A Great Puzzle

The constant switch between the aftermath of The Great Depression and the stock market crash in 2008 drove a perfectly formulated play into a great mess. Marianne Weems directed House/Divided, a play performed at the Brooklyn Academy of Music. By juxtaposing the two eras, she wanted to portray the similarities between the struggles of the time. Theoretically, the techniques she used to compare the two satisfied her purpose. However, the play was as confusing as simultaneously reading two different books. In the end, this was a puzzle rather than a play.

House/Divided was inspired by John Steinbeck’s The Grapes of Wrath, which is a story that focuses on the economic hardships people faced after the Great Depression in 1929. Weems wanted to incorporate scenes from this fictional story to parallel them with interviews of owners who lost their homes to banks. These two stories were projected onto a house on center stage and a white background. Throughout the play, actors shifted parts of the structure to serve other purposes. To me, it was a symbol of the fragile economy. If the shifting of pieces can transform a house and serve another purpose, then what is going to stop investment banks from manipulating stock prices to earn money?

The sound effects and lighting played a crucial role throughout the performance. Without them, I would not have understood when Weems was shifting from one scene to another. Each transition came as a surprise, which made it difficult to grasp when each vignette ended. The use of technology to transform the scene from one setting to another only served as a reminder of the stark differences between the two eras, rather than the similarities. Although the man reeling the projected tape gave off an antiquated vibe, the components of the house that made it so versatile also appeared as too advanced for its time.

Aside from the non-traditional way of telling these two stories, the puzzles were easier to put together when there was dialogue. The actors were full of realistic emotions; there were humorous jokes when stock prices were all increasing, and looked distressed when the market crashed. Simultaneously, the Joad family spoke with an Ohio accent, where the family is from. Understanding the parallelism between the interviews and Joads’ moving was the easiest part of this big puzzle because both stock market crashes had left similar impacts on many families. As the Joad family travelled across barren land, other families many years later are facing foreclosure issues.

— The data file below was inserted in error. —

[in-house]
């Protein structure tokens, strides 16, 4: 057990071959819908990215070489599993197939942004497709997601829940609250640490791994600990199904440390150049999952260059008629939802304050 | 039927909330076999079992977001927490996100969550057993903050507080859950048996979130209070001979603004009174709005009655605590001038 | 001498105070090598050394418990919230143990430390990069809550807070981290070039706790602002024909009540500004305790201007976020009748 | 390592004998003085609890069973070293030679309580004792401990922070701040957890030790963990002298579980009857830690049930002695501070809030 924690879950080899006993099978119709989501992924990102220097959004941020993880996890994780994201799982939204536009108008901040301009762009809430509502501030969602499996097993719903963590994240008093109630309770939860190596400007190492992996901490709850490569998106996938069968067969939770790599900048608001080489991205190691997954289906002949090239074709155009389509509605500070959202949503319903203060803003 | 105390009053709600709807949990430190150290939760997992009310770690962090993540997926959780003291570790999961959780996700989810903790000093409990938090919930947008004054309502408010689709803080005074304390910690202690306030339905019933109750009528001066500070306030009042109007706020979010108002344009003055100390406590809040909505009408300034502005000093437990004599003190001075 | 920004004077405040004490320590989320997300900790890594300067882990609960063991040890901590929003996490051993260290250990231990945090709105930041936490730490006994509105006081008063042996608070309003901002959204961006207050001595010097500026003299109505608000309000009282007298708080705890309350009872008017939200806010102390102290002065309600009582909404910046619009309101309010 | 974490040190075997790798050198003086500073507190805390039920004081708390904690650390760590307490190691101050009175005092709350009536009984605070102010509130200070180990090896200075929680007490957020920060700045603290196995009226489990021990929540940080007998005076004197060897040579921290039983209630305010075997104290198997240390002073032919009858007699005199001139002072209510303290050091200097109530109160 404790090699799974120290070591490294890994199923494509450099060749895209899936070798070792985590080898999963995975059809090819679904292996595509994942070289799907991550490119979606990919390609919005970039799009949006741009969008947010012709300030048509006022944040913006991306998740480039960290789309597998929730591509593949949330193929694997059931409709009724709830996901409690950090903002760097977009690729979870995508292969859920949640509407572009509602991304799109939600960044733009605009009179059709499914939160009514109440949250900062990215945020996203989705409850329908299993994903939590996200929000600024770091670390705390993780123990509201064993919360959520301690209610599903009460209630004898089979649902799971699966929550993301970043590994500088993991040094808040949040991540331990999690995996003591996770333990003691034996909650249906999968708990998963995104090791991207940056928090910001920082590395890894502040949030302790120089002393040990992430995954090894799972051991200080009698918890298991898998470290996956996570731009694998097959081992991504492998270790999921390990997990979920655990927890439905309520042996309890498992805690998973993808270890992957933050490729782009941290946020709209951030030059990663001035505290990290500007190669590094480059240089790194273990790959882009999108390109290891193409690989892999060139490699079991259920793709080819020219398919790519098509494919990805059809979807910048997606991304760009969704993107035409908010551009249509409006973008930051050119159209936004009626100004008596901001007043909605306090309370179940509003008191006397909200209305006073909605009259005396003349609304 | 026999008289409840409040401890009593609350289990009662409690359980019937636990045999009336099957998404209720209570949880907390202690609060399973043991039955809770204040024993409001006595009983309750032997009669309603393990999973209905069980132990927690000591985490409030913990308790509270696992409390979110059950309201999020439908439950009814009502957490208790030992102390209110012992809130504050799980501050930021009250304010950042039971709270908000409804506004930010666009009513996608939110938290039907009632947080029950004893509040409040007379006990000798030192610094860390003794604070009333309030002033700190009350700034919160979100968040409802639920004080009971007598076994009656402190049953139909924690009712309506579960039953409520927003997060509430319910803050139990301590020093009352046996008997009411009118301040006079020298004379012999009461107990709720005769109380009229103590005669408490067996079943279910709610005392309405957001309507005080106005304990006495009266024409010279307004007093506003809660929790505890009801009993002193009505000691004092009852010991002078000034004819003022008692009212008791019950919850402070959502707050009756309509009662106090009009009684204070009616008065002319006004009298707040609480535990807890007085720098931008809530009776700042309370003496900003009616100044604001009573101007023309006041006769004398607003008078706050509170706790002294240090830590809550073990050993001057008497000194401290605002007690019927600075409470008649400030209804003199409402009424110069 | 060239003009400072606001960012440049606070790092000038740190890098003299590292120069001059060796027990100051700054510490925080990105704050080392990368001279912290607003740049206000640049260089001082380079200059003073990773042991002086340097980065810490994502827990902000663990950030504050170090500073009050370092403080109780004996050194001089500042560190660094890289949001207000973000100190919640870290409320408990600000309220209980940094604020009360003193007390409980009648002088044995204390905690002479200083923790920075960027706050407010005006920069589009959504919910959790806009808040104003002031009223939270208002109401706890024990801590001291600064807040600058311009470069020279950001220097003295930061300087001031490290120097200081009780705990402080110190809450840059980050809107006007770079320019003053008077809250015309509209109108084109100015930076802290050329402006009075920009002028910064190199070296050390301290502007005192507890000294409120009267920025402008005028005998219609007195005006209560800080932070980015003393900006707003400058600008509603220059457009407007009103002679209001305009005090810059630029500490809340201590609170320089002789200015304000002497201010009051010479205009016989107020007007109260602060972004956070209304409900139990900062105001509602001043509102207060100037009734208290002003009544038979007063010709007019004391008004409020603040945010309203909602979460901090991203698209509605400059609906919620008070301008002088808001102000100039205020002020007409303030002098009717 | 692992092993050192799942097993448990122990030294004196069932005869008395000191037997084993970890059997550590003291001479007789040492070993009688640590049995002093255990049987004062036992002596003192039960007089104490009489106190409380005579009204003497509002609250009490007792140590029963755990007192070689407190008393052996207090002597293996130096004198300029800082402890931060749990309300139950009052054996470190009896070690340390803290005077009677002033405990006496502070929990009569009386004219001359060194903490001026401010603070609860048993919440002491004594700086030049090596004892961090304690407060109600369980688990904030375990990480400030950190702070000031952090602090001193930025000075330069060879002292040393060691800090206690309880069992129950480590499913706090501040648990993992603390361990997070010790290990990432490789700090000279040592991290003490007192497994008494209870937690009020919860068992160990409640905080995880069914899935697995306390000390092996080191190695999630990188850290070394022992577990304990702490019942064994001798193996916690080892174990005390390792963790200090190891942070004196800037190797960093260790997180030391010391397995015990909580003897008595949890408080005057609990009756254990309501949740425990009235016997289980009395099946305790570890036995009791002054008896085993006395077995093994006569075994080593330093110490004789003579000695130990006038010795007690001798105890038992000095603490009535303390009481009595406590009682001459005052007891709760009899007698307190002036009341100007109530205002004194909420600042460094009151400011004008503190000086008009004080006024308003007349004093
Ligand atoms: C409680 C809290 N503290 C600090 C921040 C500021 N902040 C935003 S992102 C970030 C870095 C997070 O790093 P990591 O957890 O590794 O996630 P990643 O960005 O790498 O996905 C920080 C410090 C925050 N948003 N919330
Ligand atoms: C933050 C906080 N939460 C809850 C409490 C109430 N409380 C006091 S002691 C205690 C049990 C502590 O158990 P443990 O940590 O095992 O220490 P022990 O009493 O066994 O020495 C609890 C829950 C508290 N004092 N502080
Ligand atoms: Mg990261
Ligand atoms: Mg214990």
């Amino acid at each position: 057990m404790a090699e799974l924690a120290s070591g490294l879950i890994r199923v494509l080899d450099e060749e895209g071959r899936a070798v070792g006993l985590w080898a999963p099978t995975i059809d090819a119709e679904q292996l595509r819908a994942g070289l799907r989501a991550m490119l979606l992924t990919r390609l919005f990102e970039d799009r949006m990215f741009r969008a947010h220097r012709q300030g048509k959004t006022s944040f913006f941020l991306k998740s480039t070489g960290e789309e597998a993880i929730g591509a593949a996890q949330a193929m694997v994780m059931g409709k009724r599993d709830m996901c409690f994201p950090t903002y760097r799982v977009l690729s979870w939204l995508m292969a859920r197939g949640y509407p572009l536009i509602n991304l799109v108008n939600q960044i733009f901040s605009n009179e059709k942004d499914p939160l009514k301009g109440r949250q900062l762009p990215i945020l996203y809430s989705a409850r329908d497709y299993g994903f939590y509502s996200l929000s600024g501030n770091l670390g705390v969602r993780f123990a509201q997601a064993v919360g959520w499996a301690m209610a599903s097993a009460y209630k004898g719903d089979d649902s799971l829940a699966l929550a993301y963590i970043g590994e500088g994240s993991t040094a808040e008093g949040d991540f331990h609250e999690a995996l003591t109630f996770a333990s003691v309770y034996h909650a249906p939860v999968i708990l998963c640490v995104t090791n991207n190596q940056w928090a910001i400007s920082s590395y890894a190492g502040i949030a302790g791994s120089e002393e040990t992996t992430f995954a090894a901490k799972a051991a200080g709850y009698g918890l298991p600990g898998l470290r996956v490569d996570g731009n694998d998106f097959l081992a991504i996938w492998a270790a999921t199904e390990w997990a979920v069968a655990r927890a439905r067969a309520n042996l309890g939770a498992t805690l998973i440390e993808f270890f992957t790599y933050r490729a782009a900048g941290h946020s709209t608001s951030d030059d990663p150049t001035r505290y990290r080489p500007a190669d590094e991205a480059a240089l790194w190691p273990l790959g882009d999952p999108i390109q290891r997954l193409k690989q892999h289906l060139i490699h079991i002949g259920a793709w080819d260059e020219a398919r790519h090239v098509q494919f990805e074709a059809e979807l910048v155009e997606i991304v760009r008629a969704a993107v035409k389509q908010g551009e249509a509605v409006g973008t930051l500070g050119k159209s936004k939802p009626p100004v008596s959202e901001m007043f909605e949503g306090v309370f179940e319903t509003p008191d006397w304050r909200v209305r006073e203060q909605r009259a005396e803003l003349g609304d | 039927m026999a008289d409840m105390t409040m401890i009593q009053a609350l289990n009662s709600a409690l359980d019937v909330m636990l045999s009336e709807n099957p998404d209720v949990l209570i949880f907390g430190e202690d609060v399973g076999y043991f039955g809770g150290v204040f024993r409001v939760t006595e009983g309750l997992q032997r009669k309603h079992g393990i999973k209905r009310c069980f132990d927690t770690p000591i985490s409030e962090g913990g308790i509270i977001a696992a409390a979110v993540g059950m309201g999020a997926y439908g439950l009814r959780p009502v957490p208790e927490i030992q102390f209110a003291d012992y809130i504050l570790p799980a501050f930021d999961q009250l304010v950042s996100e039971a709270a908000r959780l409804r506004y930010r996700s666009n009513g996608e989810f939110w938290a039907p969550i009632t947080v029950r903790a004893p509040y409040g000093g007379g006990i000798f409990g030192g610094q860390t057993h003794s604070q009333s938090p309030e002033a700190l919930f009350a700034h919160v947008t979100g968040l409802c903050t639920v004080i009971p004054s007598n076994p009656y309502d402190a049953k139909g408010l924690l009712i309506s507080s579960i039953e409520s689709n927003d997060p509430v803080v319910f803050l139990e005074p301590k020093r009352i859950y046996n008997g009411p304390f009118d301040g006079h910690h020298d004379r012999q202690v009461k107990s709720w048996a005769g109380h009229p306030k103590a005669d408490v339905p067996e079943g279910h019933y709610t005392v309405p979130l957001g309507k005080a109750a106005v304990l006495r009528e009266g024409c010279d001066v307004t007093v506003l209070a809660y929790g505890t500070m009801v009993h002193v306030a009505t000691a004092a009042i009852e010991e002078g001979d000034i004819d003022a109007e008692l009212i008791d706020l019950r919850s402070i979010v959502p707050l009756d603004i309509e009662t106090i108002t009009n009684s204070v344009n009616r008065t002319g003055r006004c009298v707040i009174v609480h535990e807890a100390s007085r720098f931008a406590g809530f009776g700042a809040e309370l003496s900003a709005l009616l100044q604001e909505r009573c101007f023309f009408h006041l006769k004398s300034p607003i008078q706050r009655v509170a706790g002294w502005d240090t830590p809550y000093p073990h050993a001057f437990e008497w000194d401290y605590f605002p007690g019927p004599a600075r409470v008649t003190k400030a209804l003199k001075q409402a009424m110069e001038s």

The structure suddenly collapsed to serve as a table at the end of the play. An actor playing Alan Greenspan was being interviewed at this table/house. This was the final piece of this difficult puzzle. Greenspan was questioned about deregulation and his approaches at dealing with the current economy. The collapse of the house signifies how one man can lead to the destruction of families and homes. In the end, Weems was able to retell these two stories from different eras, but these vignettes were difficult to string together to form the final puzzle. This confusion portrays the inner emotions of people who struggled to survive after these two stock market crashes. From being confused to seemingly understanding the situation and back to confusion, these thoughts represent how people during these eras strived to survive the aftermath of the difficult conditions.


House/divided- credits to: cdn-media.backstage.com

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